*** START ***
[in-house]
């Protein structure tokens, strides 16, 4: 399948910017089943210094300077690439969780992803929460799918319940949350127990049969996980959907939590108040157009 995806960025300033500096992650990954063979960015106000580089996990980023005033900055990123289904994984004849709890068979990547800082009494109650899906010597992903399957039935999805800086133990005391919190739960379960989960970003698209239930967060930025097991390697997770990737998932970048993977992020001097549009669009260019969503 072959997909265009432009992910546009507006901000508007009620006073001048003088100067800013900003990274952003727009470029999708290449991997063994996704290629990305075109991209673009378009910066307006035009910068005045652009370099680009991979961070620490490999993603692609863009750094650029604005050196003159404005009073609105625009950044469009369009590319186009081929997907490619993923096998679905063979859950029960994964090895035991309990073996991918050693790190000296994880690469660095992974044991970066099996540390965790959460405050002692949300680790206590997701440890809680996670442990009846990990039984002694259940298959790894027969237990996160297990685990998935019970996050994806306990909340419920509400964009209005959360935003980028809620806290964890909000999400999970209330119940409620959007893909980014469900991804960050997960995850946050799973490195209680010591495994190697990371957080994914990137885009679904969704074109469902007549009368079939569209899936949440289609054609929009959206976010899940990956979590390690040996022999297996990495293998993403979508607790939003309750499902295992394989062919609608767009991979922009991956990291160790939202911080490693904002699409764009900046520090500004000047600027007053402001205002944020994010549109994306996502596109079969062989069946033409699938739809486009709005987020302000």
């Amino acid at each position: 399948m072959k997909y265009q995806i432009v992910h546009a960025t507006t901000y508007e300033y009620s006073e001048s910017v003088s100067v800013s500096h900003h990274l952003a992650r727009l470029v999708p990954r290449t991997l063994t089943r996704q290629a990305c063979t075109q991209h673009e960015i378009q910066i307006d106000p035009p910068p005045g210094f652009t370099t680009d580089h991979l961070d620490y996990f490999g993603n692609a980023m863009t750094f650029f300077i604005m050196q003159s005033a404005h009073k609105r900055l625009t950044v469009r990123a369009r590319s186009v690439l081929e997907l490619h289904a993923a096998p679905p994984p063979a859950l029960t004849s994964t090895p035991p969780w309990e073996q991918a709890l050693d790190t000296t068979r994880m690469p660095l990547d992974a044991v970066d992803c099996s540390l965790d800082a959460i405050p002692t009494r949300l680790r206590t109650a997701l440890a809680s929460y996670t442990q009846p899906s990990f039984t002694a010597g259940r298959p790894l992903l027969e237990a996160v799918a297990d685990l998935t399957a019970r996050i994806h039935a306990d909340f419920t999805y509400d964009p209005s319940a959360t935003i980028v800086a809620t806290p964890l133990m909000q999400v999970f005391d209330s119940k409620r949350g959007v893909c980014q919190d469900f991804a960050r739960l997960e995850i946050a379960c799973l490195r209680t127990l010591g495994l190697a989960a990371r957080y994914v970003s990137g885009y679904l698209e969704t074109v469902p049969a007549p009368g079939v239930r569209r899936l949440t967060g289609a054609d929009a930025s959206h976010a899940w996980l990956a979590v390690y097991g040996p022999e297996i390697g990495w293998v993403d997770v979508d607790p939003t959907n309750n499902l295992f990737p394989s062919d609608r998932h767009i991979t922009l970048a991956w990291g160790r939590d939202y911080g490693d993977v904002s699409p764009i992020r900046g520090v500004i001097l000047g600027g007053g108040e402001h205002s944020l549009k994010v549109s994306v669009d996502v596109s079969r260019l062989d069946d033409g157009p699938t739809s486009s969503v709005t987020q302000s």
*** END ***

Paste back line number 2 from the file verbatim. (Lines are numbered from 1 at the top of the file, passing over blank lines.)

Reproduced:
């Protein structure tokens, strides 16, 4: 399948910017089943210094300077690439969780992803929460799918319940949350127990049969996980959907939590108040157009 995806960025300033500096992650990954063979960015106000580089996990980023005033900055990123289904994984004849709890068979990547800082009494109650899906010597992903399957039935999805800086133990005391919190739960379960989960970003698209239930967060930025097991390697997770990737998932970048993977992020001097549009669009260019969503 072959997909265009432009992910546009507006901000508007009620006073001048003088100067800013900003990274952003727009470029999708290449991997063994996704290629990305075109991209673009378009910066307006035009910068005045652009370099680009991979961070620490490999993603692609863009750094650029604005050196003159404005009073609105625009950044469009369009590319186009081929997907490619993923096998679905063979859950029960994964090895035991309990073996991918050693790190000296994880690469660095992974044991970066099996540390965790959460405050002692949300680790206590997701440890809680996670442990009846990990039984002694259940298959790894027969237990996160297990685990998935019970996050994806306990909340419920509400964009209005959360935003980028809620806290964890909000999400999970209330119940409620959007893909980014469900991804960050997960995850946050799973490195209680010591495994190697990371957080994914990137885009679904969704074109469902007549009368079939569209899936949440289609054609929009959206976010899940990956979590390690040996022999297996990495293998993403979508607790939003309750499902295992394989062919609608767009991979922009991956990291160790939202911080490693904002699409764009900046520090500004000047600027007053402001205002944020994010549109994306996502596109079969062989069946033409699938739809486009709005987020302000």